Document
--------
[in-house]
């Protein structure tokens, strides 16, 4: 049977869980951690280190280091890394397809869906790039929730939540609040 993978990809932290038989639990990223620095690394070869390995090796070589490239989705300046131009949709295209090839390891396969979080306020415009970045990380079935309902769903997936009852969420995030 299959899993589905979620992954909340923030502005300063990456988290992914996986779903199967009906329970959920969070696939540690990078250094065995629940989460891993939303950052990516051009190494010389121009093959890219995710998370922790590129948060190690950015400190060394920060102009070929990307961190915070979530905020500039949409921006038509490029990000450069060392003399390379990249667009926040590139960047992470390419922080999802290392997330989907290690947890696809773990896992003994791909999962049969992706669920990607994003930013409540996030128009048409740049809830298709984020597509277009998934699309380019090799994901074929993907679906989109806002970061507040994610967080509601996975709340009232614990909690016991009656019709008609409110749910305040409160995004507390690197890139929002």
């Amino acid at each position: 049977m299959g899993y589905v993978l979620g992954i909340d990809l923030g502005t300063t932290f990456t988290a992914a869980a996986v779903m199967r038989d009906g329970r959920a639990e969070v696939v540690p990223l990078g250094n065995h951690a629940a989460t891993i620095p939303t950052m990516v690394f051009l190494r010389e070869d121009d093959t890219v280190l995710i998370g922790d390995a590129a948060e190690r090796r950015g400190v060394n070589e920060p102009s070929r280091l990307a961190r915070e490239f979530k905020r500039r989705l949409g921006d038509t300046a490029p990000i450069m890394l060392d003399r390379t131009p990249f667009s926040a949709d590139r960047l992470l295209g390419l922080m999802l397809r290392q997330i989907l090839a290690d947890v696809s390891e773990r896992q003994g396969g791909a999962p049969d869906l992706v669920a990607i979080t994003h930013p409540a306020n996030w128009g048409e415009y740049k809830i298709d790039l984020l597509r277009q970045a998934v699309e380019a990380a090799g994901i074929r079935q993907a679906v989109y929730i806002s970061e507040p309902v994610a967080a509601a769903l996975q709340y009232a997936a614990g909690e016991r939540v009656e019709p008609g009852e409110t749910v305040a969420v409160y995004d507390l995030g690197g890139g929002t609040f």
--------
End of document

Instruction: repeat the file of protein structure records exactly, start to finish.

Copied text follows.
[in-house]
């Protein structure tokens, strides 16, 4: 049977869980951690280190280091890394397809869906790039929730939540609040 993978990809932290038989639990990223620095690394070869390995090796070589490239989705300046131009949709295209090839390891396969979080306020415009970045990380079935309902769903997936009852969420995030 299959899993589905979620992954909340923030502005300063990456988290992914996986779903199967009906329970959920969070696939540690990078250094065995629940989460891993939303950052990516051009190494010389121009093959890219995710998370922790590129948060190690950015400190060394920060102009070929990307961190915070979530905020500039949409921006038509490029990000450069060392003399390379990249667009926040590139960047992470390419922080999802290392997330989907290690947890696809773990896992003994791909999962049969992706669920990607994003930013409540996030128009048409740049809830298709984020597509277009998934699309380019090799994901074929993907679906989109806002970061507040994610967080509601996975709340009232614990909690016991009656019709008609409110749910305040409160995004507390690197890139929002």
């Amino acid at each position: 049977m299959g899993y589905v993978l979620g992954i909340d990809l923030g502005t300063t932290f990456t988290a992914a869980a996986v779903m199967r038989d009906g329970r959920a639990e969070v696939v540690p990223l990078g250094n065995h951690a629940a989460t891993i620095p939303t950052m990516v690394f051009l190494r010389e070869d121009d093959t890219v280190l995710i998370g922790d390995a590129a948060e190690r090796r950015g400190v060394n070589e920060p102009s070929r280091l990307a961190r915070e490239f979530k905020r500039r989705l949409g921006d038509t300046a490029p990000i450069m890394l060392d003399r390379t131009p990249f667009s926040a949709d590139r960047l992470l295209g390419l922080m999802l397809r290392q997330i989907l090839a290690d947890v696809s390891e773990r896992q003994g396969g791909a999962p049969d869906l992706v669920a990607i979080t994003h930013p409540a306020n996030w128009g048409e415009y740049k809830i298709d790039l984020l597509r277009q970045a998934v699309e380019a990380a090799g994901i074929r079935q993907a679906v989109y929730i806002s970061e507040p309902v994610a967080a509601a769903l996975q709340y009232a997936a614990g909690e016991r939540v009656e019709p008609g009852e409110t749910v305040a969420v409160y995004d507390l995030g690197g890139g929002t609040f």